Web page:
Tour Tales

Perpetual Groove’s Emotional Farewell To Culture Room

Perpetual Groove’s Emotional Farewell To Culture Room

Over the past decade and a half, Perpetual Groove’s relentless touring has established an extremely passionate, tight-knit fanbase. Rooted out of Georgia, PGroove’s regular two-night runs at the Culture Room in Ft. Lauderdale helped cultivate the familial bonds for their fans in the South. Due to the band’s upcoming hiatus, March 1 and 2, 2013 may have been the final PGroove performances at the Culture Room, a venue that has become the foursome’s South Florida residence and second home. Needless to say, last weekend was bittersweet, filled with celebration and tears.

Over the past decade and a half, Perpetual Groove’s relentless touring has established an extremely passionate, tight-knit fanbase. Rooted out of Georgia, PGroove’s regular two-night runs at the Culture Room in Ft. Lauderdale helped cultivate the familial bonds for their fans in the South. Due to the band’s upcoming hiatus, March 1 and 2, 2013 may have been the final PGroove performances at the Culture Room, a venue that has become the foursome’s South Florida residence and second home. Needless to say, last weekend was bittersweet, filled with celebration and tears.

South Florida locals, the Heavy Pets kicked off the monumental weekend in solid fashion, providing some lighthearted dancey tunes to lift the crowd’s spirits on Friday, March 1.  After warming up with some Heavy Petting and a few tasty brews, it soon became time for the night to truly commence. The moment the music began, the audience seemed to block out all conversations and lock in with the band.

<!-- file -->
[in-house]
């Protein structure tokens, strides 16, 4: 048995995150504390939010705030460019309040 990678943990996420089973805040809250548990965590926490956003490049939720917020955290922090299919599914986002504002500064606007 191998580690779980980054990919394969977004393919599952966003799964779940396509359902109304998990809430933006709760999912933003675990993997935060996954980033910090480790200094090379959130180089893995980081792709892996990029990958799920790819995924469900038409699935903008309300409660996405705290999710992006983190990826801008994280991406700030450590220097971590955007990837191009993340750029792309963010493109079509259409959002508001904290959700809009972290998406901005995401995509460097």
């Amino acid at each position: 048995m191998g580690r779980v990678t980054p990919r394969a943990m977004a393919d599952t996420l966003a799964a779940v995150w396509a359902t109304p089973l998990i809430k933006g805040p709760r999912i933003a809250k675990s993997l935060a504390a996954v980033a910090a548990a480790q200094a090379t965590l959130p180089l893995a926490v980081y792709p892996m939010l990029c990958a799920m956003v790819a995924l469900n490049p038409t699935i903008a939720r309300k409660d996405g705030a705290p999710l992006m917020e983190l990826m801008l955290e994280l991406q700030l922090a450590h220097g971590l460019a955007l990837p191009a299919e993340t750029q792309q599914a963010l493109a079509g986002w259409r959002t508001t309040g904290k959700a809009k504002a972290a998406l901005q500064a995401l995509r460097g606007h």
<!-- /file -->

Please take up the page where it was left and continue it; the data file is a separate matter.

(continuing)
Drummer Albert Suttle’s rejuvenating rhythms carried each groove, as his bandmates rode his rhythms to melodic bliss. Each note played was teeming with emotion. The passion exalted from the music evoked an energy so powerful, many fans danced with their hands over their hearts, with an almost religious love for the band – believers in the “Church of PGroove,” if you will.

The second set began with a fantastic rendition of “Two Shores.” As the band repeated the lyrics, “But the water’s so nice,” and segued into the instrumental sequences, they eased in line with each other, in a way not witnessed in the first set.  Their communication flowed over the course of the night, but was flawless during “Two Shores.”

During the entire show, guitarist Brock Butler was very solid, but did not stand out especially until the final leg. There were various moments throughout the night that keyboardist Matt McDonald utilized his mad science lab to concoct melodic potions that dazzled the crowd. His keys seemed to be shot with precise accuracy, as each note pierced deeper than the last. Bassist Adam Perry helped Suttle establish the pillars to carry the perpetual grooves, but Suttle’s drums reigned supreme for the night; he never missed a beat.

The crowd was full of love on Friday, and everyone was just happy to see some of their favorite musicians on stage together for one of the last times. The night-one encore was a fairly short – an extremely heavy cover of Rage Against the Machine’s “Sleep Now In The Fire” which featured an axeless Butler embracing the crowd multiple times as McDonald subbed in, rocking out dirty riffs on guitar. Overall, the first night one was filled with some fantastic musical moments and sensational jamming. Although the energy was powerful all night, it was clear that on Saturday, the band would truly unleash the beast. The weekend would follow PGroove’s established trend of their Culture Room romps – night one would consist of building the house, and on night two they would burn it down to the ground.